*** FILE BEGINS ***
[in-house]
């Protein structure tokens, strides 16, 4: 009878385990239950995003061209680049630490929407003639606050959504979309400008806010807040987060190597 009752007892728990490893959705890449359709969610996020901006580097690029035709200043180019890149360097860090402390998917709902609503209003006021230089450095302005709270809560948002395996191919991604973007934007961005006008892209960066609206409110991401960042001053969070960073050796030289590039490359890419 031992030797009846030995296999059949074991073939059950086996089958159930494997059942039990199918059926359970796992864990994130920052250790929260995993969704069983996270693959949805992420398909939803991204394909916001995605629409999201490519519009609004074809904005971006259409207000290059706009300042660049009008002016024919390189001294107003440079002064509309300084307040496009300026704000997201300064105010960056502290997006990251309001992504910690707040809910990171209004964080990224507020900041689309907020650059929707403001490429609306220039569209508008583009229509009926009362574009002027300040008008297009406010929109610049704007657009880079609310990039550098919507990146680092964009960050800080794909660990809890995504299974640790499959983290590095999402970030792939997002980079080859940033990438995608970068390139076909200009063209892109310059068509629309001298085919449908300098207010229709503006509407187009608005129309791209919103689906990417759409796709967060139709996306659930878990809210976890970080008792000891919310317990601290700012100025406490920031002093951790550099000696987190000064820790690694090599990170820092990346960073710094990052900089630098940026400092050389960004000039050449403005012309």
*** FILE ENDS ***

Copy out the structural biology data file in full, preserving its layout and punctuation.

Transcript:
[in-house]
């Protein structure tokens, strides 16, 4: 009878385990239950995003061209680049630490929407003639606050959504979309400008806010807040987060190597 009752007892728990490893959705890449359709969610996020901006580097690029035709200043180019890149360097860090402390998917709902609503209003006021230089450095302005709270809560948002395996191919991604973007934007961005006008892209960066609206409110991401960042001053969070960073050796030289590039490359890419 031992030797009846030995296999059949074991073939059950086996089958159930494997059942039990199918059926359970796992864990994130920052250790929260995993969704069983996270693959949805992420398909939803991204394909916001995605629409999201490519519009609004074809904005971006259409207000290059706009300042660049009008002016024919390189001294107003440079002064509309300084307040496009300026704000997201300064105010960056502290997006990251309001992504910690707040809910990171209004964080990224507020900041689309907020650059929707403001490429609306220039569209508008583009229509009926009362574009002027300040008008297009406010929109610049704007657009880079609310990039550098919507990146680092964009960050800080794909660990809890995504299974640790499959983290590095999402970030792939997002980079080859940033990438995608970068390139076909200009063209892109310059068509629309001298085919449908300098207010229709503006509407187009608005129309791209919103689906990417759409796709967060139709996306659930878990809210976890970080008792000891919310317990601290700012100025406490920031002093951790550099000696987190000064820790690694090599990170820092990346960073710094990052900089630098940026400092050389960004000039050449403005012309």